My husband and I were practicing lesser waste when we got married and I came to a point where I asked myself, “Is there a reusable diaper that looks like our disposable diapers?” because at that time all I knew was I wanted to use the old style of using flats when we got to have a baby because it definitely cost us less and less waste too! That was when I started learning about cloth diapering.
What do you know now that you wish you knew when you started out?
I should have bought more hybrid fitteds; it turns out the woven part would easily get destroyed if used almost everyday.
Looking back at your cloth journey so far, of what are you most proud?
Not buying more even after a year. I learned that the reason I used cloth was to lessen our diaper costs and so it is best to purchase best qualities and then DIY what I can DIY along the way. It feels great to have a set of cloth that I made.
Best advice you’ve ever been given about cloth.
Take one step at a time, pause for moments when you really can’t do it. One cloth is one disposable out from the landfill and that’s something to be proud of always. Don’t pressure yourself in letting the world know that you have been on cloth exclusively since day one of use.
What has been your biggest challenge as a cloth family and how have you overcome it?
The small rotation of diapers that we had to wash every other day and make sure that the sun is out. The only way to overcome it is to make sure we put the CDs in the washer every two days or else we will be using our emergency stash of disposables and I wouldn’t want that.
What or who has been most influential to your cloth journey?
Those working moms who have been on cloth since day 1 – they make me strive to push more. If they can do it, I definitely can as well.
What is your favourite memory relating to cloth nappies?
My eldest first poop in her cloth will always be my favorite! We were always scared to start because I thought if she pooped it’ll leak on the sides but it didn’t and so that was our go signal as well.
Have others supported your decision to do cloth? If so, how? If not, why not?
My husband supported me since the day I introduced cloth to him, and since we are breastfeeding too, whenever he’s at home he will change the diapers and wash them too. My parents were a little skeptical because they thought it would gross me out and just stop midway, but later on, they also found the beauty in it and saw how dedicated I was to cloth our babies.
What is the most encouraging comment you have received from someone supporting your cloth journey, and how did it make you feel?
“You can do it” and those simple words made me feel that I really can do it and I did!
Can you tell us how you came to decide which nappy style best suited your family?
I bought a dozen pockets, a few cover types, and a few hybrid-fitteds. I added a few to the stash here and there but I never really changed our style. I had to stick to it mainly because I don’t want to just sell it away and try another one. I needed to lessen the cost and so I never bought more to try out. We added a few cover type cloth when our second baby was coming.
Can you explain what you believe to be the greatest benefit of using cloth nappies?
Using cloth benefits our environment. It is used for a long time and so you save tons of diapers from the landfill that might stay for hundreds of years without decomposing.
Besides cloth, in what other ways do you support a better planet?
I am a menstrual cup user now; I make sure to use what I already have and DIY as much as I can. For our business we are using recycled paper bags and plastics for our deliveries; my husband uses a bike to deliver and when he needs to go to different places.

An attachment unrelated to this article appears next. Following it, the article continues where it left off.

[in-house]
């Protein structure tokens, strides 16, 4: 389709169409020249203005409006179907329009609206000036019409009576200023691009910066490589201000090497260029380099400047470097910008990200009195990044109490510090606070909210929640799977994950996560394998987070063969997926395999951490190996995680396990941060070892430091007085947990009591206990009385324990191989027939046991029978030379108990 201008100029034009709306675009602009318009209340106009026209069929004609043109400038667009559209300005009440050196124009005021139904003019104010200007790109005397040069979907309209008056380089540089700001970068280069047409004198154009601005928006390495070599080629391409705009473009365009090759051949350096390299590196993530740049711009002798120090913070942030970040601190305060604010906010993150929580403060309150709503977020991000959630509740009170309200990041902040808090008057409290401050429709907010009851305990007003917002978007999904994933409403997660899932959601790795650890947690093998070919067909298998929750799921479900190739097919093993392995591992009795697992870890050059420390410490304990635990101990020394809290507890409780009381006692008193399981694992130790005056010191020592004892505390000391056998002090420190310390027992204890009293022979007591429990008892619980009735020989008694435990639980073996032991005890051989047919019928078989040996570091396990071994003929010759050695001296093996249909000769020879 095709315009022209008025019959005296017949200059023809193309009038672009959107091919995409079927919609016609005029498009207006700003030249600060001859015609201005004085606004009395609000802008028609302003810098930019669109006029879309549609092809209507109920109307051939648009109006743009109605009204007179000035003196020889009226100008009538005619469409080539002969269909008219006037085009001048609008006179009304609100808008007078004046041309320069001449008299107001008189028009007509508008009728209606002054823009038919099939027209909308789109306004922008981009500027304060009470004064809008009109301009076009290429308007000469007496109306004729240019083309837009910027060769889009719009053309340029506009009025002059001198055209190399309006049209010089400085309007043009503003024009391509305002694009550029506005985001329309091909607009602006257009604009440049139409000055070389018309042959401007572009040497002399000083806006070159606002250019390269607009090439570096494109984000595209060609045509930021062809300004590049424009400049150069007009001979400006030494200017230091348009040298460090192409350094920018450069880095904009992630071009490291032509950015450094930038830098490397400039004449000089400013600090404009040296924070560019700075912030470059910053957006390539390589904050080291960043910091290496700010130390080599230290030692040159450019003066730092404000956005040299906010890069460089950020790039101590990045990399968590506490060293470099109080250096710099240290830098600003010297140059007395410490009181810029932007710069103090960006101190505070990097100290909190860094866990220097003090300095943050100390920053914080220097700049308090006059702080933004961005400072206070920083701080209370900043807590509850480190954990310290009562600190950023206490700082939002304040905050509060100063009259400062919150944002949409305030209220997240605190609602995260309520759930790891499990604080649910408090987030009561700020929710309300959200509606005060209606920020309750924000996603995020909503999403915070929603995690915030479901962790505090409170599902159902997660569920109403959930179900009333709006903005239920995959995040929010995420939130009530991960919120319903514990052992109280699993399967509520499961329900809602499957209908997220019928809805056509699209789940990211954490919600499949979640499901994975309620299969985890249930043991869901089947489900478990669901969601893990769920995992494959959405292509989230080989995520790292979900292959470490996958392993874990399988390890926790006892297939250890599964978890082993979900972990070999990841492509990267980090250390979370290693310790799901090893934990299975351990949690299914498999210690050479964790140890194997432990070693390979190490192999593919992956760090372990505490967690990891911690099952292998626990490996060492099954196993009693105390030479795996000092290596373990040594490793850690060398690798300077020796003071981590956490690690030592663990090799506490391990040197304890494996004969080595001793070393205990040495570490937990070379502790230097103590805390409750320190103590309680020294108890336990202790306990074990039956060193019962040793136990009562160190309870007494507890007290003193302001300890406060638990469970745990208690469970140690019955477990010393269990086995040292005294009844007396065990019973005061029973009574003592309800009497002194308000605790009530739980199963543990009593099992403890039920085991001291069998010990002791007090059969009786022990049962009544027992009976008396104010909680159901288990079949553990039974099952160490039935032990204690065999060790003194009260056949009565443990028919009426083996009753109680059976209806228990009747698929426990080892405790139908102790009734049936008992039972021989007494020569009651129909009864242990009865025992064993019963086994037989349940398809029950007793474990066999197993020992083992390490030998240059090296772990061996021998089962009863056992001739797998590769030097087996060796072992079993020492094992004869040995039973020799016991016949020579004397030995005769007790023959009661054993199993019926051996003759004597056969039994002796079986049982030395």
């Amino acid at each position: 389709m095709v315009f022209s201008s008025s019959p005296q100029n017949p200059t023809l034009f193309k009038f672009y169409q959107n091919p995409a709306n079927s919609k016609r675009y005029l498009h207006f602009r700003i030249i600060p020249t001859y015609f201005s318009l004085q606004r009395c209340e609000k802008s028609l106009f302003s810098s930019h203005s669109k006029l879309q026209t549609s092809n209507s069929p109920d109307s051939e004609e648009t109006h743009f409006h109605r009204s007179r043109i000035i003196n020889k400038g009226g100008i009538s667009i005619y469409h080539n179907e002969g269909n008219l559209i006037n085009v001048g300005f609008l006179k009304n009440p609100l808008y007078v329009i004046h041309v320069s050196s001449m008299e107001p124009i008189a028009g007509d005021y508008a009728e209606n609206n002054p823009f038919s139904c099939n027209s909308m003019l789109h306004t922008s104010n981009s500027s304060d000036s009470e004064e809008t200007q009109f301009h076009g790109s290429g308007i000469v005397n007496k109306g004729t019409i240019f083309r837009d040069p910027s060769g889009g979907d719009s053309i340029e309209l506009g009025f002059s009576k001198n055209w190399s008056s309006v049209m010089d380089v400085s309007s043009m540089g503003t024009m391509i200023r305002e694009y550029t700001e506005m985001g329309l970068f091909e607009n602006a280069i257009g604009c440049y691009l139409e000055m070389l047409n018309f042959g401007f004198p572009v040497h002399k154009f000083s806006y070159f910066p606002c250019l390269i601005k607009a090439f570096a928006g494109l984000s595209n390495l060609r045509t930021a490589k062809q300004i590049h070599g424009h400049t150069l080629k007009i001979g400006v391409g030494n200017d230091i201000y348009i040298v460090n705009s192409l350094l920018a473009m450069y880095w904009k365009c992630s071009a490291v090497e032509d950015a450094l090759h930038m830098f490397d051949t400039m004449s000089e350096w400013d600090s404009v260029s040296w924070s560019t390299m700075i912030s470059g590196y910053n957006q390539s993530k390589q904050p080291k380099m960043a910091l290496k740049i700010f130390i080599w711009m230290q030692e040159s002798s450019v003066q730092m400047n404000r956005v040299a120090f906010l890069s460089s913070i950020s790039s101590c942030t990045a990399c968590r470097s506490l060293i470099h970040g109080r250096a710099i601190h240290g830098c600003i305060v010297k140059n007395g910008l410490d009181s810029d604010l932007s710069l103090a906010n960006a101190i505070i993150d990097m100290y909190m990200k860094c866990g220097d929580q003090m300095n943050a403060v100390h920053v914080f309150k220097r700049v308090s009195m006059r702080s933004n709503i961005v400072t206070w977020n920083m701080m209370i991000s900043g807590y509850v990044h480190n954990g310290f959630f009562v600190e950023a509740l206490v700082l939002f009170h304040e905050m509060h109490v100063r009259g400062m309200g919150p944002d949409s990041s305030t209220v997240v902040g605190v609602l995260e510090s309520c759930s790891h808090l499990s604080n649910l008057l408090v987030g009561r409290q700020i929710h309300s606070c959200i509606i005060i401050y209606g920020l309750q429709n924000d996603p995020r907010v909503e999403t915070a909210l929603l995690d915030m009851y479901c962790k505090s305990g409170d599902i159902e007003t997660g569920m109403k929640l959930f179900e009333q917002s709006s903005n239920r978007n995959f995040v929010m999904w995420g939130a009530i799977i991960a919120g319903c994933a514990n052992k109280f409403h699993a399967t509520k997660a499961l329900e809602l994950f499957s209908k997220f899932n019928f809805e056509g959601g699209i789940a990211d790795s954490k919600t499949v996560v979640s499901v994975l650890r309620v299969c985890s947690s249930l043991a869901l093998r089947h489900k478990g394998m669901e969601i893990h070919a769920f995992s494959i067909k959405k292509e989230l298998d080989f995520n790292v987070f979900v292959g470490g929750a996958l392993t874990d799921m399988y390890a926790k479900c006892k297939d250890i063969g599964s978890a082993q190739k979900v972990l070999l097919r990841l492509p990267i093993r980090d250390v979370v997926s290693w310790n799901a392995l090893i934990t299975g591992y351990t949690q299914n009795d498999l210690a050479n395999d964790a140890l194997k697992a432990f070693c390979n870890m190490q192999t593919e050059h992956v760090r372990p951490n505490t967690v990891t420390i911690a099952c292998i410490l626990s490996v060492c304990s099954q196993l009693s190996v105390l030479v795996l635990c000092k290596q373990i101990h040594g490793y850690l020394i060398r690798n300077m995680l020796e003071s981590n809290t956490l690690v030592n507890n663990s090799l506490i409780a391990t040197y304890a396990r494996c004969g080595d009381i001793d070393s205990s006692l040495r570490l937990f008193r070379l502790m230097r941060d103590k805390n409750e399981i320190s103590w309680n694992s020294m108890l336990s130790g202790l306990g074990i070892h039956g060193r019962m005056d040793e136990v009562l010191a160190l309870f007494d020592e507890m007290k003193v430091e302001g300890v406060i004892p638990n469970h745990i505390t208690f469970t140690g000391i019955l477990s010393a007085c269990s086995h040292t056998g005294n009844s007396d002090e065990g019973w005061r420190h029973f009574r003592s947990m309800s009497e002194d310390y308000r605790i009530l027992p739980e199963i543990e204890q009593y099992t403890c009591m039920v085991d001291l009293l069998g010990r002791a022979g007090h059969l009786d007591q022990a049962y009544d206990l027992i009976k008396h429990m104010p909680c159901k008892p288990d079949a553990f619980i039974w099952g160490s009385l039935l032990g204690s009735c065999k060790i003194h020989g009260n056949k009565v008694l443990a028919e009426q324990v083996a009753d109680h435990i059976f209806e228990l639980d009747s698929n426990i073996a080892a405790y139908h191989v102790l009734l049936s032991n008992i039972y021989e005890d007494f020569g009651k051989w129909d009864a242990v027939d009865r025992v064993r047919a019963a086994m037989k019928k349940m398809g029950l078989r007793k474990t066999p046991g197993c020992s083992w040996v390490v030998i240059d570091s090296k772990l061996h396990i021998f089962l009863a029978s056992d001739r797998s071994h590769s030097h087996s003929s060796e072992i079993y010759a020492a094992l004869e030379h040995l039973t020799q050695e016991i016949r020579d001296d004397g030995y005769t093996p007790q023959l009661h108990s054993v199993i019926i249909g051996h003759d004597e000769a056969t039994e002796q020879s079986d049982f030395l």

What do you think needs to happen to make cloth mainstream?
Ads would be a perfect way to introduce cloth diapers in the market. I hope influencers will use cloth and be vocal about it too!
If you could do anything to encourage more families to use cloth nappies, what would it be?
I’d love to sew some cloth nappies for them if I have the time really.
What do you consider to be the key to success with cloth?
Your dedication and intention to change is the key to be successful in cloth.
What advice do you have for parents considering the move to cloth?
Just do it – it’s like stepping on a ladder to reach the next floor. For you to reach your goals, you need to take that one step up, and just push yourself. Find a community of cloth parents where you can seek help and also share your journey.
What is your favourite tip you like to share with families new to cloth?
You can definitely take a pause from cloth if you feel overwhelmed by it and then go back to it.
You’ve got one minute to convince new parents to use cloth – go.
The benefits of cloth outweigh all the excuses you can think off in using cloth.
What are your time management tips for cloth? How do you fit cloth into your life?
Put everything in the pail then, when you take a shower, you prewash your cloth too. When it’s night time and they are all asleep, prewash your cloth too. You will get the hang of it and your own routine as you go.
One of the first questions non-cloth users often ask is ‘What do you do with the poo.’ How would you respond to this question? Explain your processes for dealing with poo.
I dump the poop in the toilet just like what you do with disposables and then prewash the cloth. I remove the remaining poo in a tub of water, dump the water and fill a new one, remove it with the water in the tub and then dump again before I wash with soap. Then rinse thoroughly.
What does your cloth nappy change station look like?
We change in the floor bed. We have a small space so we use what would be convenient for us. For poop, we go directly to the shower area.
How do you manage cloth while out and about? Any tips?
A wetbag is a must! If it’s just pee, I put the cloth straight to the bag. If there’s poo, I try to remove as much as I can. I usually go to the change room for people with a disability because usually that’s where we can wiggle ourselves to change the baby. We always bring an emergency disposable in case.
What is the one common myth about cloth nappies you’d like to debunk?
The one about bow-leggedness. There are so many people who would tell me about it and I try to educate them as much as possible. Send links too so they know I wasn’t just being biased.
Do you have any other words of advice or tips to share?
I would like to reiterate that it is okay to pause when it gets overwhelming. Read a lot about cloth, that is the only way you can educate people around you without sounding mean. When you know what you are doing and advocating, then you can actually spread the information like wildfire too.
Number of bums in cloth: 2.
Number of nappies: 30 nappies and loads of extra flats!
Full or part time: Full.
Nappy style: Pockets and cover types.
Stuff or snap: Both.
Pre-stuff or lay as you go: Pre-stuff.
Line or tumble dry: Tumble dry.
Favourite cloth related product: Cloth wipes and our water sprayer.
Your journey cloth in one word: Amazing (it always amazes me that someone invented a cloth!).